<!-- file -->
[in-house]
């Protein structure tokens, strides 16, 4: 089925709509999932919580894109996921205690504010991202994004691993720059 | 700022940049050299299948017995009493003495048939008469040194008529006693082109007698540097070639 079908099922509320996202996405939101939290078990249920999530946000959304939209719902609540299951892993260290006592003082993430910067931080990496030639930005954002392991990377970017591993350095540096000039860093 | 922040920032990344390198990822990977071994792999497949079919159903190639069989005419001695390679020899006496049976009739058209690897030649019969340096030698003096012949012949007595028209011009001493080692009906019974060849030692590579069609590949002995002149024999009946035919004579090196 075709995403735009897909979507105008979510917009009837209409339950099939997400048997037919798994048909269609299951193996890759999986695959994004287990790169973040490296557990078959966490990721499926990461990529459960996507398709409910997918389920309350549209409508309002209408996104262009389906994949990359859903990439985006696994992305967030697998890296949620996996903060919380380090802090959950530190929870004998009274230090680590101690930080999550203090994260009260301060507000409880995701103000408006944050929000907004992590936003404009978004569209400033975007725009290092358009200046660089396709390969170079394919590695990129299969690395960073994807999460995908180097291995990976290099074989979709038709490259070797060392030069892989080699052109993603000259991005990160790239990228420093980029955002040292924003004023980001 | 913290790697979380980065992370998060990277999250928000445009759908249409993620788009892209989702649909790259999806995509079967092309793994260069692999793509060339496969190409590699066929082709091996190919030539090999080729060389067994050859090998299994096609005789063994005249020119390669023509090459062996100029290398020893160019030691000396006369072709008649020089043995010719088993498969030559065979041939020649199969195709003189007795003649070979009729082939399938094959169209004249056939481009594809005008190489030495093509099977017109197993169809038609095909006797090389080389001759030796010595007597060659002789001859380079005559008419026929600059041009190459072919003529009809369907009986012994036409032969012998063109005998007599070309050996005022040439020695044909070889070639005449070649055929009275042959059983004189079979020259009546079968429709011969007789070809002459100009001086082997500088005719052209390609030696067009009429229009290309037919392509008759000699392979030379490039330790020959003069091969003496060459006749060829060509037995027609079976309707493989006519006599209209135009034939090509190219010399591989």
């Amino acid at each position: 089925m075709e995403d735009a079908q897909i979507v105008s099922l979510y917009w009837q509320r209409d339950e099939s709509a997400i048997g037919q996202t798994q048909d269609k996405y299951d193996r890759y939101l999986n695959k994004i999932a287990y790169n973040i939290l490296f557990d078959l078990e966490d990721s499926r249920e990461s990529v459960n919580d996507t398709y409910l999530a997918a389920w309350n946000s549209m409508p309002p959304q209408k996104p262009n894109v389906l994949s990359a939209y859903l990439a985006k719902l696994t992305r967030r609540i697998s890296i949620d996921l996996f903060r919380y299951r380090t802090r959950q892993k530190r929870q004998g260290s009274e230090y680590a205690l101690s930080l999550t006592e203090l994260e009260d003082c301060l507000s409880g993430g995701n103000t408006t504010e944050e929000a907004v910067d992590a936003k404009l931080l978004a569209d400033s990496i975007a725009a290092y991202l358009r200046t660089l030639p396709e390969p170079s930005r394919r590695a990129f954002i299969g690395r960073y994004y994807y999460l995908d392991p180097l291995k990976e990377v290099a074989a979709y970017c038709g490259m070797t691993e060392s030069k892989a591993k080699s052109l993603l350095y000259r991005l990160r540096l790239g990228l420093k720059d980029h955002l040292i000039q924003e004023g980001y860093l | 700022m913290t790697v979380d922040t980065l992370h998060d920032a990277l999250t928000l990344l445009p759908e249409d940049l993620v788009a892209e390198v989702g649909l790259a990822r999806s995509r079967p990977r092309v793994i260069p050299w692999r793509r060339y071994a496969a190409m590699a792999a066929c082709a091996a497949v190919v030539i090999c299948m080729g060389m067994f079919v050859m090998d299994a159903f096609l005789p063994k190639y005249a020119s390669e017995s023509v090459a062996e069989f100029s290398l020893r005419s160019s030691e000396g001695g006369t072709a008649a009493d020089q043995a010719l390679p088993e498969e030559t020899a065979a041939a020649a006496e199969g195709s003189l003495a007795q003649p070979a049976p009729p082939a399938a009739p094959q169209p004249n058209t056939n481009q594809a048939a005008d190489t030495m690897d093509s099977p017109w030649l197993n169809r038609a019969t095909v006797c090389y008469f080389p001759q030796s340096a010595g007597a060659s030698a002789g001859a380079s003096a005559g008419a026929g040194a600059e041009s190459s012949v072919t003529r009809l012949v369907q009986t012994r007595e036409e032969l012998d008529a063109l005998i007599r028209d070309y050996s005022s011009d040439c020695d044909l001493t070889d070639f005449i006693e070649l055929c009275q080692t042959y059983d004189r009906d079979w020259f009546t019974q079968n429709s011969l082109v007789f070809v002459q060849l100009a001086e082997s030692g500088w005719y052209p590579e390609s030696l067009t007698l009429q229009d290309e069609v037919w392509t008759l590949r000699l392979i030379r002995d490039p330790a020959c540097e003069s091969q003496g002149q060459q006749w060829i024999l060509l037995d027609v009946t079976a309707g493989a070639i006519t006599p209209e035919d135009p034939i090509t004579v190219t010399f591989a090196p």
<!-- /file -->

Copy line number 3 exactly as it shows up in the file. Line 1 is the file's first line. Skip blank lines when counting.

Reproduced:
């Amino acid at each position: 089925m075709e995403d735009a079908q897909i979507v105008s099922l979510y917009w009837q509320r209409d339950e099939s709509a997400i048997g037919q996202t798994q048909d269609k996405y299951d193996r890759y939101l999986n695959k994004i999932a287990y790169n973040i939290l490296f557990d078959l078990e966490d990721s499926r249920e990461s990529v459960n919580d996507t398709y409910l999530a997918a389920w309350n946000s549209m409508p309002p959304q209408k996104p262009n894109v389906l994949s990359a939209y859903l990439a985006k719902l696994t992305r967030r609540i697998s890296i949620d996921l996996f903060r919380y299951r380090t802090r959950q892993k530190r929870q004998g260290s009274e230090y680590a205690l101690s930080l999550t006592e203090l994260e009260d003082c301060l507000s409880g993430g995701n103000t408006t504010e944050e929000a907004v910067d992590a936003k404009l931080l978004a569209d400033s990496i975007a725009a290092y991202l358009r200046t660089l030639p396709e390969p170079s930005r394919r590695a990129f954002i299969g690395r960073y994004y994807y999460l995908d392991p180097l291995k990976e990377v290099a074989a979709y970017c038709g490259m070797t691993e060392s030069k892989a591993k080699s052109l993603l350095y000259r991005l990160r540096l790239g990228l420093k720059d980029h955002l040292i000039q924003e004023g980001y860093l | 700022m913290t790697v979380d922040t980065l992370h998060d920032a990277l999250t928000l990344l445009p759908e249409d940049l993620v788009a892209e390198v989702g649909l790259a990822r999806s995509r079967p990977r092309v793994i260069p050299w692999r793509r060339y071994a496969a190409m590699a792999a066929c082709a091996a497949v190919v030539i090999c299948m080729g060389m067994f079919v050859m090998d299994a159903f096609l005789p063994k190639y005249a020119s390669e017995s023509v090459a062996e069989f100029s290398l020893r005419s160019s030691e000396g001695g006369t072709a008649a009493d020089q043995a010719l390679p088993e498969e030559t020899a065979a041939a020649a006496e199969g195709s003189l003495a007795q003649p070979a049976p009729p082939a399938a009739p094959q169209p004249n058209t056939n481009q594809a048939a005008d190489t030495m690897d093509s099977p017109w030649l197993n169809r038609a019969t095909v006797c090389y008469f080389p001759q030796s340096a010595g007597a060659s030698a002789g001859a380079s003096a005559g008419a026929g040194a600059e041009s190459s012949v072919t003529r009809l012949v369907q009986t012994r007595e036409e032969l012998d008529a063109l005998i007599r028209d070309y050996s005022s011009d040439c020695d044909l001493t070889d070639f005449i006693e070649l055929c009275q080692t042959y059983d004189r009906d079979w020259f009546t019974q079968n429709s011969l082109v007789f070809v002459q060849l100009a001086e082997s030692g500088w005719y052209p590579e390609s030696l067009t007698l009429q229009d290309e069609v037919w392509t008759l590949r000699l392979i030379r002995d490039p330790a020959c540097e003069s091969q003496g002149q060459q006749w060829i024999l060509l037995d027609v009946t079976a309707g493989a070639i006519t006599p209209e035919d135009p034939i090509t004579v190219t010399f591989a090196p």